Showing up to stand against HB2: Brett Dennen on why he won’t cancel Wilmington show is your source for free news and information in the Wilmington area.

Rather than cancel his upcoming Wilmington performance in protest of HB2, Brett Dennen hopes to donate some funds from the concert to a local group working for transgender rights. Courtesy photo.
Rather than cancel his upcoming Wilmington performance in protest of HB2, Brett Dennen hopes to donate some funds from the concert to a local group working for transgender rights. Courtesy photo.

Although Brett Dennen has taken a stand against House Bill 2, he will still take the stage at the Brooklyn Art Center next week as planned.

Rather than join the wave of boycotts by big-name acts like Bruce Springsteen, Ani DiFranco and Pearl Jam, Dennen released a statement that he would not cancel two upcoming shows in North Carolina, including his Tuesday night appearance in downtown Wilmington presented by 98.3 FM The Penguin. The indie folk rocker also kept his gig Thursday at the Shakori Hills GrassRoots Festival in Pittsboro.

Dennen said he is “against bigotry and discrimination,” calling the controversial HB2 “unconstitutional and shameful,” and he praised those musicians who have opted to back out of North Carolina since the measure took effect April 1.

“I think it’s righteous that Mr. Springsteen and Ms. DiFranco and many others have cancelled their shows in protest. They are noble and their fans deserve applause,” Dennen said. “For in order to reverse this bigotry, the economy of NC will have to suffer until the backward representatives, businesses and governor involved will buckle under the pressure and come to the light. These are superstar musicians and superstar fans who are holding out in solidarity.”

Penned in response to non-discrimination actions adopted by Charlotte leaders, HB2 requires transgender people to use bathrooms aligned with the gender on their birth certificate, rather than the one with which they currently identify.

State legislators behind the law – overwhelmingly Republican – say the law aims to address issues of safety and practicality surrounding the use of public bathrooms and locker rooms, but opponents see the restriction as a sign of intolerance of the LGBT community. They also take issue with HB2’s other limitations: local municipalities’ authority to raise minimum wage and employees’ ability to file workplace discrimination claims at the state level.

Outcry from those in the music industry mirrors formal angst expressed national industries like PayPal, which recently opted out of a planned expansion in Charlotte, as well as local business leaders, such as tekMountain.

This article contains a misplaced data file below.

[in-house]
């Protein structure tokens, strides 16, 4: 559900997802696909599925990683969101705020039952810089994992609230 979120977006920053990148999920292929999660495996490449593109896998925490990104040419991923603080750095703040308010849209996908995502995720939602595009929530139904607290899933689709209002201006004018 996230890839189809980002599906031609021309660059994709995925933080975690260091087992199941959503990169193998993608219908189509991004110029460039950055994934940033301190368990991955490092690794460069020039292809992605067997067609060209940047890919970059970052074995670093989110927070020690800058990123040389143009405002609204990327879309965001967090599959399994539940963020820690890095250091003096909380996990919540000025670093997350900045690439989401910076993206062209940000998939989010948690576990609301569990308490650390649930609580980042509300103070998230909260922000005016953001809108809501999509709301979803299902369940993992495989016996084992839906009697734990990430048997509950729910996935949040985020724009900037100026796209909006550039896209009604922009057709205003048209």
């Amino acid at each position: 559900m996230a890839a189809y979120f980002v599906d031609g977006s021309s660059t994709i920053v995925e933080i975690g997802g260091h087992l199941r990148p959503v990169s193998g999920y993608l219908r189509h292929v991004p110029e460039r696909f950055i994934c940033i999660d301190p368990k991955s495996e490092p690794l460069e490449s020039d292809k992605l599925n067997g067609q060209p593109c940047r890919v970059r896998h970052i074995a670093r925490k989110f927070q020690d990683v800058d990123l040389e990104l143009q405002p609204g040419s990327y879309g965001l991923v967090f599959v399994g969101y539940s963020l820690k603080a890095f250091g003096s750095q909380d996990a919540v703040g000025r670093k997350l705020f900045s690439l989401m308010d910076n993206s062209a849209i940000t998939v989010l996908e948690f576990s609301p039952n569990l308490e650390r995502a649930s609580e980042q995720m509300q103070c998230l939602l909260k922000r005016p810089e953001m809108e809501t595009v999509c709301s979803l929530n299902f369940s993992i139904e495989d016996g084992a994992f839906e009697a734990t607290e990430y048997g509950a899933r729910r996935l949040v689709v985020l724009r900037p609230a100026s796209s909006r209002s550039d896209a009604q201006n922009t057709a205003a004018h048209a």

Wilmington City Council, too, has spoken out, passing a resolution last month in support of a repeal.  Legislation calling for a swift end to the law has been introduced in both houses of the General Assembly during the current session.

Rather than simply send a message by not showing up to North Carolina shows, Dennen said there is more than one way to send a message.

“No doubt, playing in North Carolina will be a powerful experience,” he said. “I believe that I will be surrounded by like-minded people, full of love, who understand that the community and love we build together is change in the making. I crave being around and inspired by people who want to make the world better…There are multiple ways to stand up against discrimination, not just protest,” he noted.

Keeping his appearance at Shakori Hills, Dennen said, was about helping a cause close to his art. The organization provides music and art outreach while teaching environmental awareness. The annual festival is a major fundraiser for the non-profit.

While Wilmington is a stop on his regular tour, Dennen has extended an invitation to a local transgender advocacy group to come to the show, at which Dennen wants to donate a portion of merchandise sales to that group.

Not being from the area, Dennen is soliciting feedback from Wilmingtonians that would help him connect to such an organization. Those interested can email with suggestions.

Tickets are still available to the show, which starts at 6:30 p.m. May 10 with opening act Firebird. Doors open at 6 p.m. General admission seats are $20 ($40 for balcony seats) and can be purchased here.

Hilary Snow is a reporter at Port City Daily. Reach her at